Over the summer vacation, two Cardiff undergraduate students had the opportunity to work with the Cardiff rare books collection. Emma Feloy and Lewis Coyne (pictured to the right) were appointed as research assistants to Dr Melanie Bigold’s project on Marginalia in the Cardiff Rare Books Collection. The posts were generously funded by the Cardiff Undergraduate Research Opportunities Programme (CUROP), which provides summer placements for undergraduates in the university research environment, and supported by the staff in Special Collections and Archives (SCOLAR). Below are Lewis and Emma’s reflections on their placement and the material with which they came into contact.
The Restoration Drama Collection
by Lewis Coyne
This summer I had the opportunity to work in Cardiff University’s Special Collections & Archives as an undergraduate research assistant. This post gave me a chance to undertake research with a unique range of seventeenth and eighteenth-century editions of British drama, and has helped to change my perceptions about literature in the period. Although the collection I worked on is known as the Restoration Drama Collection, the actual chronological range of the texts runs from the 1590s into the early twentieth century. However, the selection is overwhelmingly from around 1600 to 1750, and my impressions of literary activity in the period are therefore drawn primarily from these texts.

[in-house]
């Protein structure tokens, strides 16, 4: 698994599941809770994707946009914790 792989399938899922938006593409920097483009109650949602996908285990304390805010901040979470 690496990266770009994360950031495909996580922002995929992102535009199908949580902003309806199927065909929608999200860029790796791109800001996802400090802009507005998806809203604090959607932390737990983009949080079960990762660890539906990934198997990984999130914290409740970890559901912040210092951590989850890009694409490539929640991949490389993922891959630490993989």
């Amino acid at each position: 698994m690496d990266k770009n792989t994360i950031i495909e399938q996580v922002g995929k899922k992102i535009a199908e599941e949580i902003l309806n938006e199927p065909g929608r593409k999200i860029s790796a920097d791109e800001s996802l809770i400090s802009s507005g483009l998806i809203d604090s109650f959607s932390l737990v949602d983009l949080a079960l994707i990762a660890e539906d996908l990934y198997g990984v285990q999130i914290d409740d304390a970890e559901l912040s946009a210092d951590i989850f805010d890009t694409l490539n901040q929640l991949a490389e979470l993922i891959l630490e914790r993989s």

My research involved documenting the provenance details of every text and also detailing any evidence of marginalia. While searching through the texts for marginalia, they have revealed to me a culture of poets and dramatists who supported each other both financially and creatively, indicating a collaborative literary scene. What I found most interesting about these relationships is that the traditional notion of the Restoration canon is revealed to be something of an interpretive construction. For example, prefaces and commendatory poems reveal that, in the eyes of contemporaries, there was not a great divide between a serious tragedian like the poet laureate Nicholas Rowe and an essentially farcical writer such as Colley Cibber. Cibber is credited as the lead actor in the cast list printed in the first edition of Rowe’s 1714 The Tragedy of Jane Shore, while Rowe reciprocated by writing a prologue for Cibber’s 1718 comedy The Non-Juror. Similarly, many plays by various authors include prologues or epilogues by the endlessly prolific Dryden, who takes up almost two of the collection’s nineteen metres of library shelving. In most student anthologies Dryden is set apart from figures like Rowe and Cibber due to the importance which has come to be attributed to his work, whilst the latter are now considerably less read. However, this kind of elevation is a misrepresentation of the interconnectivity of literary figures of the era, and through examining how the writers of the day collaborated with one another this appears to be a largely subsequent distinction between members of the Restoration’s literary collective.